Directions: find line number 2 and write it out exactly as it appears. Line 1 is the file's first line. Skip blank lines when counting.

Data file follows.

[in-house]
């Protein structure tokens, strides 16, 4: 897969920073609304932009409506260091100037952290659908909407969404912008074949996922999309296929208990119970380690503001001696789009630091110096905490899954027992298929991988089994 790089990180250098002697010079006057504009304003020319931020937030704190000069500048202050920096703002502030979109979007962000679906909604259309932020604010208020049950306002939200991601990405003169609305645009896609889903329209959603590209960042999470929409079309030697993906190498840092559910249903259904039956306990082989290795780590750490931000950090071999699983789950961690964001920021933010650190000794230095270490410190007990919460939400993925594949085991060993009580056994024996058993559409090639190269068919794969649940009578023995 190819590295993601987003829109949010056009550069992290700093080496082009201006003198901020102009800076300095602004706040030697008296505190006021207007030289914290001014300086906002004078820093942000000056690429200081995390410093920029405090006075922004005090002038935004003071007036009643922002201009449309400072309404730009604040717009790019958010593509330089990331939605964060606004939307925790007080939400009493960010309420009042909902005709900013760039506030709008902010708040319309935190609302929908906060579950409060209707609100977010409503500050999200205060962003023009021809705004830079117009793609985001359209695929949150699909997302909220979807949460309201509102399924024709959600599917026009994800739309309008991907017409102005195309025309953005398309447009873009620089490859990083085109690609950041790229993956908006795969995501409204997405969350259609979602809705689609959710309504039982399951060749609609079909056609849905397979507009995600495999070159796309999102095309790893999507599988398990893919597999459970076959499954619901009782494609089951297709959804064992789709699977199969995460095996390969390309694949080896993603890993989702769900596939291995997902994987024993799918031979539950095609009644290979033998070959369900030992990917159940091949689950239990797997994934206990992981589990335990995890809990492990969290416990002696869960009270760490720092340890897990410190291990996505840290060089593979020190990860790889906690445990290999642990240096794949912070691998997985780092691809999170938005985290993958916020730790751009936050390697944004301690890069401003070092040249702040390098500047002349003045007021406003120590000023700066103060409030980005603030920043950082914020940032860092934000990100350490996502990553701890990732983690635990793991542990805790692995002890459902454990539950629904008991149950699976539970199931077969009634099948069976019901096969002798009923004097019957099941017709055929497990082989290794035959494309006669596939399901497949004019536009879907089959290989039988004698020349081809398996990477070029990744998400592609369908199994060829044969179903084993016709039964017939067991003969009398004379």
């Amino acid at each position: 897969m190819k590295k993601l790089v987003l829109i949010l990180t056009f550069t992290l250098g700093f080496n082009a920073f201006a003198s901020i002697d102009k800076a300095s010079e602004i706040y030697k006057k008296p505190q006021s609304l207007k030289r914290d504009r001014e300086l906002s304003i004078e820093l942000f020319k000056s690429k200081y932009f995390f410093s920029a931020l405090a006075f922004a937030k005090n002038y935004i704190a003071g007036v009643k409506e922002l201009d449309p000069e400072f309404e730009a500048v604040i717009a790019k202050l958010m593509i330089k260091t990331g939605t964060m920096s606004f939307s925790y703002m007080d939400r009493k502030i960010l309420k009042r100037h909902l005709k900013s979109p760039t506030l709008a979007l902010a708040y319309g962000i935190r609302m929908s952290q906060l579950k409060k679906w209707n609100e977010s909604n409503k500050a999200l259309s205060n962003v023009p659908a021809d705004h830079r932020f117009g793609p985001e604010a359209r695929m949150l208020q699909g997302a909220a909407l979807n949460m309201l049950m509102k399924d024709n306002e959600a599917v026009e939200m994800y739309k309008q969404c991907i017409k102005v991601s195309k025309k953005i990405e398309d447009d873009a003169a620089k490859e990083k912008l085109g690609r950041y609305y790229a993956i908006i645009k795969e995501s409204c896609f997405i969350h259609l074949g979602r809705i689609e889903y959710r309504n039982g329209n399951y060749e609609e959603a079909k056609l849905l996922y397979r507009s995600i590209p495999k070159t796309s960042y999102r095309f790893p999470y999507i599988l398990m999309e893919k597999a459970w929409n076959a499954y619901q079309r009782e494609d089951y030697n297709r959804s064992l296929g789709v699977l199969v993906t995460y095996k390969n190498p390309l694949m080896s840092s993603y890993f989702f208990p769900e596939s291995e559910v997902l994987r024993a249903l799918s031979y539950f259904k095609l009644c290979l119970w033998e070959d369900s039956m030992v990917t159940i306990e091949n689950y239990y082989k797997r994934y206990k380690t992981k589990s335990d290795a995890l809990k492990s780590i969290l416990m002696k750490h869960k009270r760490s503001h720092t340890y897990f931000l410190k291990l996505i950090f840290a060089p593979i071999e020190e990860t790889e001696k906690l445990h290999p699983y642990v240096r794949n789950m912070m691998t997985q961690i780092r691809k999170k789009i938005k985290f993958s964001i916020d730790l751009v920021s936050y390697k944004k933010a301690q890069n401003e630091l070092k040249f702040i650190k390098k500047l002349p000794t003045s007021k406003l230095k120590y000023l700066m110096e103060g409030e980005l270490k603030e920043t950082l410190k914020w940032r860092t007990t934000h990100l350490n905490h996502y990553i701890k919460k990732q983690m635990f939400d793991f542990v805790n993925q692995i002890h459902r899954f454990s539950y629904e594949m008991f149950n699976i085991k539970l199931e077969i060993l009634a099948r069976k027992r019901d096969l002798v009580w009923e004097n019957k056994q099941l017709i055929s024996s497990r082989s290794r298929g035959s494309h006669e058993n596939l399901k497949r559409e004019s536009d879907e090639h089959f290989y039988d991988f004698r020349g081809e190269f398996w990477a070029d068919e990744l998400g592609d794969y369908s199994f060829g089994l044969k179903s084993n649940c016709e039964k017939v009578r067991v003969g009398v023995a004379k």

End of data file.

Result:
């Protein structure tokens, strides 16, 4: 897969920073609304932009409506260091100037952290659908909407969404912008074949996922999309296929208990119970380690503001001696789009630091110096905490899954027992298929991988089994 790089990180250098002697010079006057504009304003020319931020937030704190000069500048202050920096703002502030979109979007962000679906909604259309932020604010208020049950306002939200991601990405003169609305645009896609889903329209959603590209960042999470929409079309030697993906190498840092559910249903259904039956306990082989290795780590750490931000950090071999699983789950961690964001920021933010650190000794230095270490410190007990919460939400993925594949085991060993009580056994024996058993559409090639190269068919794969649940009578023995 190819590295993601987003829109949010056009550069992290700093080496082009201006003198901020102009800076300095602004706040030697008296505190006021207007030289914290001014300086906002004078820093942000000056690429200081995390410093920029405090006075922004005090002038935004003071007036009643922002201009449309400072309404730009604040717009790019958010593509330089990331939605964060606004939307925790007080939400009493960010309420009042909902005709900013760039506030709008902010708040319309935190609302929908906060579950409060209707609100977010409503500050999200205060962003023009021809705004830079117009793609985001359209695929949150699909997302909220979807949460309201509102399924024709959600599917026009994800739309309008991907017409102005195309025309953005398309447009873009620089490859990083085109690609950041790229993956908006795969995501409204997405969350259609979602809705689609959710309504039982399951060749609609079909056609849905397979507009995600495999070159796309999102095309790893999507599988398990893919597999459970076959499954619901009782494609089951297709959804064992789709699977199969995460095996390969390309694949080896993603890993989702769900596939291995997902994987024993799918031979539950095609009644290979033998070959369900030992990917159940091949689950239990797997994934206990992981589990335990995890809990492990969290416990002696869960009270760490720092340890897990410190291990996505840290060089593979020190990860790889906690445990290999642990240096794949912070691998997985780092691809999170938005985290993958916020730790751009936050390697944004301690890069401003070092040249702040390098500047002349003045007021406003120590000023700066103060409030980005603030920043950082914020940032860092934000990100350490996502990553701890990732983690635990793991542990805790692995002890459902454990539950629904008991149950699976539970199931077969009634099948069976019901096969002798009923004097019957099941017709055929497990082989290794035959494309006669596939399901497949004019536009879907089959290989039988004698020349081809398996990477070029990744998400592609369908199994060829044969179903084993016709039964017939067991003969009398004379």